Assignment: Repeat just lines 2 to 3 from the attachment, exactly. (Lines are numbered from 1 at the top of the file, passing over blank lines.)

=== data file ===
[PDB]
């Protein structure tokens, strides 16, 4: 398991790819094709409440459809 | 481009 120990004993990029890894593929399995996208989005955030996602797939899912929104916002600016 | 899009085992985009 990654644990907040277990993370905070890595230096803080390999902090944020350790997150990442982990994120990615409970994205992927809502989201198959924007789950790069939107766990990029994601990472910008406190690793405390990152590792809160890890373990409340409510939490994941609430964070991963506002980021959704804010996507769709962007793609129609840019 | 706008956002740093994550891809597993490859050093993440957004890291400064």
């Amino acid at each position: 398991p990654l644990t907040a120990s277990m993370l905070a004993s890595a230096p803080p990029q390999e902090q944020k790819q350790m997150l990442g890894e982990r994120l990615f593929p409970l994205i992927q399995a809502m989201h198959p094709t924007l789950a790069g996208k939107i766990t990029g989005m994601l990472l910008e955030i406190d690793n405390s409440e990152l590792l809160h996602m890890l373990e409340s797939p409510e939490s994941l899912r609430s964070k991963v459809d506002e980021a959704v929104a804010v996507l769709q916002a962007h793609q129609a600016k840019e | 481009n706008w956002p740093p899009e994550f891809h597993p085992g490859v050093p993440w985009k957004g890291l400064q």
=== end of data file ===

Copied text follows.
């Protein structure tokens, strides 16, 4: 398991790819094709409440459809 | 481009 120990004993990029890894593929399995996208989005955030996602797939899912929104916002600016 | 899009085992985009 990654644990907040277990993370905070890595230096803080390999902090944020350790997150990442982990994120990615409970994205992927809502989201198959924007789950790069939107766990990029994601990472910008406190690793405390990152590792809160890890373990409340409510939490994941609430964070991963506002980021959704804010996507769709962007793609129609840019 | 706008956002740093994550891809597993490859050093993440957004890291400064």
């Amino acid at each position: 398991p990654l644990t907040a120990s277990m993370l905070a004993s890595a230096p803080p990029q390999e902090q944020k790819q350790m997150l990442g890894e982990r994120l990615f593929p409970l994205i992927q399995a809502m989201h198959p094709t924007l789950a790069g996208k939107i766990t990029g989005m994601l990472l910008e955030i406190d690793n405390s409440e990152l590792l809160h996602m890890l373990e409340s797939p409510e939490s994941l899912r609430s964070k991963v459809d506002e980021a959704v929104a804010v996507l769709q916002a962007h793609q129609a600016k840019e | 481009n706008w956002p740093p899009e994550f891809h597993p085992g490859v050093p993440w985009k957004g890291l400064q």